Farewell Sean Spicer. The man who was once referred to by his college newspaper as “Sean Sphincter” has resigned as White House press secretary.
Over the last two years, Spicer has graced our airwaves with some of the most astonishing spins in politics. Here is a fun list of the eight best.
1. That time we learned Sean Spicer chews and swallows 35 pieces of gum every day before noon.
In a bizarre profile by Ben Terris with The Washington Post, the world learns that the spicy Spicer loves his cinnamon Orbit gum so much he swallows it like a meal.
“Two and a half packs by noon,” Spicer explained. “I talked to my doctor about it, he said it’s no problem.”
His revelation spread so far that it prompted a national health conversation about what swallowing gum does to your stomach and intestine and worse what swallowing that many pieces of gum could do.
2. Remember when Spicer probably tweeted his own password?
Somehow, he’s managed to do accidental pocket tweets, but the real genius came when he tweeted his own password that tech sites surmised the tweet was probably an automatically generated password if the alteration between letters and number is any indication.
— Evan O'Connell (@evanoconnell) January 26, 2017
3. Spicer angered his boss by being parodied by a lady.
The president is so self-conscious he was embarrassed on behalf of Spicer for being portrayed on “Saturday Night Live” by a woman. Actress Melissa McCarthy garnered acclaim for her brilliant and hilarious depiction of the “alternative facts” peddling aide. While many liberals will be happy to see Spicer go, many will miss Melissa McCarthy’s occasional appearances on the weekly show.
“Trump doesn’t like his people to look weak,” a Trump donor explained. If that was the kiss of death, perhaps McCarthy can be Steve Bannon next.
4. That time Spicer got smacked down by former CIA agent Phil Mudd:
“Sean Spicer knows as much about intelligence as I know about ballet,” Mudd told CNN in April. The comment came after Trump made the false accusation that former President Barack Obama wiretapped him in Trump Tower. Spicer joined the Trump team in diligently working to justify Trump’s claim, which prompted a national conversation about “unmasking” the American that was recorded during surveillance of Russians in the U.S. Former national security advisor Susan Rice ordering the “unmasking” was part of her daily responsibilities in her position and the intelligence community resoundingly mocked Trump and his aides for trying to make it sound like a sinister operation.
5. At one point, reporters just started openly messing with Spicer.
During a hilarious commentary on Trumpcare, “Late Night” host Seth Meyers took shots at Spicer for a press briefing in which Spicer and budget director Mick Mulvaney addressed a border fence being erected thanks to Trump. The problem is that the fence pictured was a construction fence used while replacing existing sections of the fence paid for by budgets passed during the administrations of Presidents George W. Bush and Barack Obama.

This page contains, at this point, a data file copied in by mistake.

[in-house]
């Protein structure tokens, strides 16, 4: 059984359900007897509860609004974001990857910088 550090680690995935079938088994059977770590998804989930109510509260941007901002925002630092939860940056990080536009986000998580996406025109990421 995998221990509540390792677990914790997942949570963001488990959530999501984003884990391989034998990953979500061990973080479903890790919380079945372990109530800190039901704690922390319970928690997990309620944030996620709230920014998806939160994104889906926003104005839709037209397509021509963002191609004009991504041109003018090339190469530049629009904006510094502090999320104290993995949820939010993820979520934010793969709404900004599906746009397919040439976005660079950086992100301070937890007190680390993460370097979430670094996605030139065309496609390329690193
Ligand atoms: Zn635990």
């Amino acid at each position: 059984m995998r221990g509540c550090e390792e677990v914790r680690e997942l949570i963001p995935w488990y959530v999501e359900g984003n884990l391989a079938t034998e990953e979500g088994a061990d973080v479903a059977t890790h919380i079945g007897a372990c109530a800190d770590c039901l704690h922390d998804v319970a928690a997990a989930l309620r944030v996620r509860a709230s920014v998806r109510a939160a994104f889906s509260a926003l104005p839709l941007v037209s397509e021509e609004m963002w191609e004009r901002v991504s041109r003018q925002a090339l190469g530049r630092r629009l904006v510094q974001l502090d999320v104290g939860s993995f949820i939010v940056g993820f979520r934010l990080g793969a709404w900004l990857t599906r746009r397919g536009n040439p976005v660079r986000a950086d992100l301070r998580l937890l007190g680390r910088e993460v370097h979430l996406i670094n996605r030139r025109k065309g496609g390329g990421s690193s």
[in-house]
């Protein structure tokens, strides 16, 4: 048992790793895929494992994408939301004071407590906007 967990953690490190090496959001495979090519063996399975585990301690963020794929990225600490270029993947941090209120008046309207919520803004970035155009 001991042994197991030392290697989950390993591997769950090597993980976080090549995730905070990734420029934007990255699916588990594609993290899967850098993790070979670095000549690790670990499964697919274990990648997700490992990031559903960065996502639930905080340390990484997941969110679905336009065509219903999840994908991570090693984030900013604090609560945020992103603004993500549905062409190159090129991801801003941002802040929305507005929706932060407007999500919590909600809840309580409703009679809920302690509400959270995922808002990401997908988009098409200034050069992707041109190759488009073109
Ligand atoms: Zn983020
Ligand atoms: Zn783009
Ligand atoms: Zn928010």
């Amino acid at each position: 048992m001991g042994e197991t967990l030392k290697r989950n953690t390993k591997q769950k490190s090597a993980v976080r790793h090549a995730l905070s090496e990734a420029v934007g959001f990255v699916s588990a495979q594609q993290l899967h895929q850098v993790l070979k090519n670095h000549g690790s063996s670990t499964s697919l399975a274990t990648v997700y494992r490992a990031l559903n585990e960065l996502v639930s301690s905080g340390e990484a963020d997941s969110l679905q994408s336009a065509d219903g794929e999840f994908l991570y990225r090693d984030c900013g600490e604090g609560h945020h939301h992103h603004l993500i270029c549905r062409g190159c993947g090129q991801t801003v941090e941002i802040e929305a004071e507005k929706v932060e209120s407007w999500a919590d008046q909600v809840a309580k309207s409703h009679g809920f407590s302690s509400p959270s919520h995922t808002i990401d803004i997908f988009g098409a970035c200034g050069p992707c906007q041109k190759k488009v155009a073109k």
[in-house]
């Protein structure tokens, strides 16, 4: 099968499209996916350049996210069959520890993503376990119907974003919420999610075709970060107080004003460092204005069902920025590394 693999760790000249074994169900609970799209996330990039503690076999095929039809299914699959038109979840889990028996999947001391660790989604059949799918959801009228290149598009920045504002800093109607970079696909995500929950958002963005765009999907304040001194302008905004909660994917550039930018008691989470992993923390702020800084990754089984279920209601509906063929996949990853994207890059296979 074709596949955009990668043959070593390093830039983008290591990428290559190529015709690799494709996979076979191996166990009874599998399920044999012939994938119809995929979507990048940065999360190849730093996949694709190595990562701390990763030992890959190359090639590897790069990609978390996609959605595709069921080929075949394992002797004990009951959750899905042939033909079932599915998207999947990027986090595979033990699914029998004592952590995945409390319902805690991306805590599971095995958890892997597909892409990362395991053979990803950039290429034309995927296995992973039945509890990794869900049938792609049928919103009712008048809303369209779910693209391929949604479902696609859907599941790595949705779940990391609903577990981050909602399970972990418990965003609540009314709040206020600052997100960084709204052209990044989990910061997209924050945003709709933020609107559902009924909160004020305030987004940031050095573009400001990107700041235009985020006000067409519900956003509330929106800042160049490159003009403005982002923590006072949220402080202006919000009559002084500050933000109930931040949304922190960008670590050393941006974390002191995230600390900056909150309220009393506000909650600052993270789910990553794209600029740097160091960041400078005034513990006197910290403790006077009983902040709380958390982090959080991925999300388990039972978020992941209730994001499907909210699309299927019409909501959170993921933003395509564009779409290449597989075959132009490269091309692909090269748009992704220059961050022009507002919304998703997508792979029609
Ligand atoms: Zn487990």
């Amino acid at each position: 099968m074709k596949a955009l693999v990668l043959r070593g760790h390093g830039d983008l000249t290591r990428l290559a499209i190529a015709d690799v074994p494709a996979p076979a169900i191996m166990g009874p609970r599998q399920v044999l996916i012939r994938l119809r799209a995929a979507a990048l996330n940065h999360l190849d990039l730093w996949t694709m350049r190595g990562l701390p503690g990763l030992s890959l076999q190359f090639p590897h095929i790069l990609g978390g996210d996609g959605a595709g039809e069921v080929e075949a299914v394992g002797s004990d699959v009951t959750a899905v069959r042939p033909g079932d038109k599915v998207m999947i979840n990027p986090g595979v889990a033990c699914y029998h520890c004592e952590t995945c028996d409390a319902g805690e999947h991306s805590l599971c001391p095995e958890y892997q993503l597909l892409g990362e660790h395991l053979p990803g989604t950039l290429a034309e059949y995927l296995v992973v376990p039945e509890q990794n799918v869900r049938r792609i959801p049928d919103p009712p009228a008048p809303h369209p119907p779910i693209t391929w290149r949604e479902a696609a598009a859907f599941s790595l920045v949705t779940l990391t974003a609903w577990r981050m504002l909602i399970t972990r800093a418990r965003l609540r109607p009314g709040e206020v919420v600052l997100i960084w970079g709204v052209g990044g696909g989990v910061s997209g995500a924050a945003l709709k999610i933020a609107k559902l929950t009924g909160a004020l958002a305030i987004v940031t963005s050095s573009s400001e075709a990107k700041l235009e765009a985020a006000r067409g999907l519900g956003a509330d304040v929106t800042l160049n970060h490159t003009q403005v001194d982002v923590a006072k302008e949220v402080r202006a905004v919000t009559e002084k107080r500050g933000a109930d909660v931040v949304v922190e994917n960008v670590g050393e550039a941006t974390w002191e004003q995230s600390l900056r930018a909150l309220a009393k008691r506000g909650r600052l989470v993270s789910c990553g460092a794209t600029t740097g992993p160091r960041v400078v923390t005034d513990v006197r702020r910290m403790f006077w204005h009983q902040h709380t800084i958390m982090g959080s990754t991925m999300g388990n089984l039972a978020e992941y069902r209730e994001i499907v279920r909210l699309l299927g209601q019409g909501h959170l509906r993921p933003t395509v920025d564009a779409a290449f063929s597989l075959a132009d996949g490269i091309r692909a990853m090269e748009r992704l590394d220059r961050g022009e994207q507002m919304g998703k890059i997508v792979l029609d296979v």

Spicer referred to the large fence as a “bollard wall.” Reporters refused to agree it wasn’t a fence, despite his best efforts.
6. He and the White House keeps forgetting the Holocaust.
January brought with it a series of strange press briefings as Spicer struggled to gain his footing in the new position. The lion’s den of reporters pounced on Spicer’s declaration that it was “pathetic” to criticize him and the White House for not mentioning Jews or antisemitism in a statement commemorating International Holocaust Remembrance Day.
7. It’s not a ban. “He’s using the words the media was using.”
Trump promised to ban Muslims from traveling to the United States while campaigning in 2016. Once he took office, however, his administration struggled to justify how this “Muslim ban” could be crafted so that it is anything but. The first time around the executive order was trounced by the courts. Spicer worked hard behind his podium to spin his boss’s statements calling the “ban” a ban while simultaneously arguing that it wasn’t actually a ban.
“You’re saying it’s not a ban,” NBC’s Kristen Welker began. “This was President Trump’s tweet yesterday: ‘If the ban were announced with a one-week notice, the ‘bad’ would rush into our country during that week.’ So he says it’s a ban.”
“He’s using the words that the media is using,” Spicer tried to explain. “But at the end of the day, it can’t –”
The press replied that those were Trump’s words in black and white.
“It can’t be a ban if you’re letting a million people in,” Spicer said. “If 325,000 people from another country can’t come in, that is by nature not a ban — it is extreme vetting.”
“I understand your point. But the President himself called it a ban,” she replied. “Is he confused or are you confused?”
“No, I’m not confused. I think that the words that are being used to describe it are derived from what the media is calling this. He has been very clear that it is extreme vetting,” Spicer continued getting increasingly exacerbated.
We end where we began. Spicer’s first press conference was forced by the president when he was glued to his TV as channels reported the significantly smaller crowd size at Trump’s inauguration than Obama’s. Spicer showed photos and cited numbers and excuses that were later proved to be false. He refused to take any questions.
“The largest audience ever to witness an inauguration, period! Both in person and around the globe,” he shouted at the reporters before exiting the press room.